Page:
I encourage all of you to ensure you get a hard copy of your blood test results and track the information carefully.

Thanks to Markl60 for providing me with a link to a blog where I uncovered this information.

15 Replies

What a coincidence because I was reading about the neutrophil:lymphocyte ratio yesterday. My LDL runs high - but every other ratio is good including N:L which is 0.73 and dovetails with my overall low risk for CVD.


The full text of the paper that you've linked is available here (free download): researchgate.net/profile/Ne...


Thanks for the link, I was trying to get a hold of the complete document. Credit to Markl60 for turning me on to the original blog website where I found the NLR info.

1 like

Great post, you have really drilled down into a thorough risk assessment and highlighted how you slipped through the net. I am sure this will be a great help to others reading this post. If only our doctors were as thorough and analytical but alas as one poster on another blog stated doctors are told what to think not how to think


Thanks for this, I have recently had my bloods measured and these results are on (I think) so will check them out.


I'm having trouble computing this - brain fog.. - my recent results are 'Neutrophil count: 2.43 x10^9/L; Lymphocyte count: 3.14 x10^9/L. Apart from it being a different measurement to xE9/L, how do I work out the ratio? Ugh. Me+brainfog+maths: Argh! Thanks for any help :)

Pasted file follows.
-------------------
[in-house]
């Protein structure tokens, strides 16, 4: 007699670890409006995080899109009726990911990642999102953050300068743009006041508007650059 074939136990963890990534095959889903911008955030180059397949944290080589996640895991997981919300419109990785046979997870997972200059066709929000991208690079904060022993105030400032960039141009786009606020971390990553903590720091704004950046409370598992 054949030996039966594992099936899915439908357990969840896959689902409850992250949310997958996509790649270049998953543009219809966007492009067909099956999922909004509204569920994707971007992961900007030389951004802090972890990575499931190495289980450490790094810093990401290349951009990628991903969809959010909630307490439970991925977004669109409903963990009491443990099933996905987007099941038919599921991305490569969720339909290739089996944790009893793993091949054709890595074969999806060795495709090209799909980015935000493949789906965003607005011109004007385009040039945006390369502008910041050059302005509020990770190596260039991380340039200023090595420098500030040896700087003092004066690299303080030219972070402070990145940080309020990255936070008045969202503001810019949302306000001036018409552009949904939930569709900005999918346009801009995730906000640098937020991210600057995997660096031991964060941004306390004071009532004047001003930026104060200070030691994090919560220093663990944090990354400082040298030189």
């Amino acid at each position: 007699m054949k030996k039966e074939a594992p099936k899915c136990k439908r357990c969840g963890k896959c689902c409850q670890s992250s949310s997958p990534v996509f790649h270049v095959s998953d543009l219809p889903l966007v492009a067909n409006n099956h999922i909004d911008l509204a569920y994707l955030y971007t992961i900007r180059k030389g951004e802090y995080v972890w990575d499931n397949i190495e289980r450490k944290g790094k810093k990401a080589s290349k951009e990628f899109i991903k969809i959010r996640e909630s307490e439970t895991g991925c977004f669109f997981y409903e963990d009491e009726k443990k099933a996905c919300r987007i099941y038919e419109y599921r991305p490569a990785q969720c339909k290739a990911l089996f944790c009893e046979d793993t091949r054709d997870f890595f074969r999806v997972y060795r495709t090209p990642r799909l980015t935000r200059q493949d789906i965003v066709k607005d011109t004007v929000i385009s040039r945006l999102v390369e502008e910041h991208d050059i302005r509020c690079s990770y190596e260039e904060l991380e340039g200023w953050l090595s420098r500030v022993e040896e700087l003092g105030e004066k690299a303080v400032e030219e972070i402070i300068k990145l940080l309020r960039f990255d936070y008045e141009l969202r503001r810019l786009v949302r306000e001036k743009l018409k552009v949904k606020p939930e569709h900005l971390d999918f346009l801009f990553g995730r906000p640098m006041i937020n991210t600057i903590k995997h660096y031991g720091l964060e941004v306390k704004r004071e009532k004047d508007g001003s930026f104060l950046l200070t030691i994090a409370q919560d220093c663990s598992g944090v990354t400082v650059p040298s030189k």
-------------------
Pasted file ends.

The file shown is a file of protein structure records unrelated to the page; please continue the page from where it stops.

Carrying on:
Maths, very confusing. We here have to keep it simple!!!

An example, 6.022e23 is equivalent to 6.022×10 to the power of 23, different way of calculating on computers, manually and calculators.

At the end of the day a GP if he or she can or an specialist can offer explanation.

Life style is very important.


Firstly, I've seldom had a GP or Specialist, in mainstream medicine, who competently and truthfully interpreted my test results. Maybe, I was unlucky?

Secondly, the NHS is being deliberately destroyed and diminished. The people of Britain haven't yet woken up to this fact, probably because mainstream media is in cahoots with the establishment and is keeping us ignorant... until it's too late.

There should be millions of people marching on the streets about this in every city across the country.

Here's the amazing and courageous Dr Bob Gill chasing an evasive Oliver Letwin.




You're over-thinking this. You only need to divide the neutrophil number by the lymphocyte number, forget the rest of the unit of measure and extensions. Example in my case:

Neutrophil 3.6 x10 9/L

Lymphocyte 1.9 x10 9/L

= 3.6/1.9

= 1.89


Neutrophil to lymphocyte ratio (NLR) is used as a marker of subclinical inflammation. It is calculated by dividing the number of neutrophils by number of lymphocytes (these are usually given in any CBC).

"We have identified that the normal NLR values in an adult, non-geriatric, population in good health are between 0.78 and 3.53. These data will help to define the normal values of the NLR." (Taken from following link.)

Full text of clinical paper about NLR (free): ncbi.nlm.nih.gov/pmc/articl...

ShinyB I make your N:L ratio to be 0.77 - so, roughly the bottom of the range.


Ooh! That's good, right?! Thank you :D :D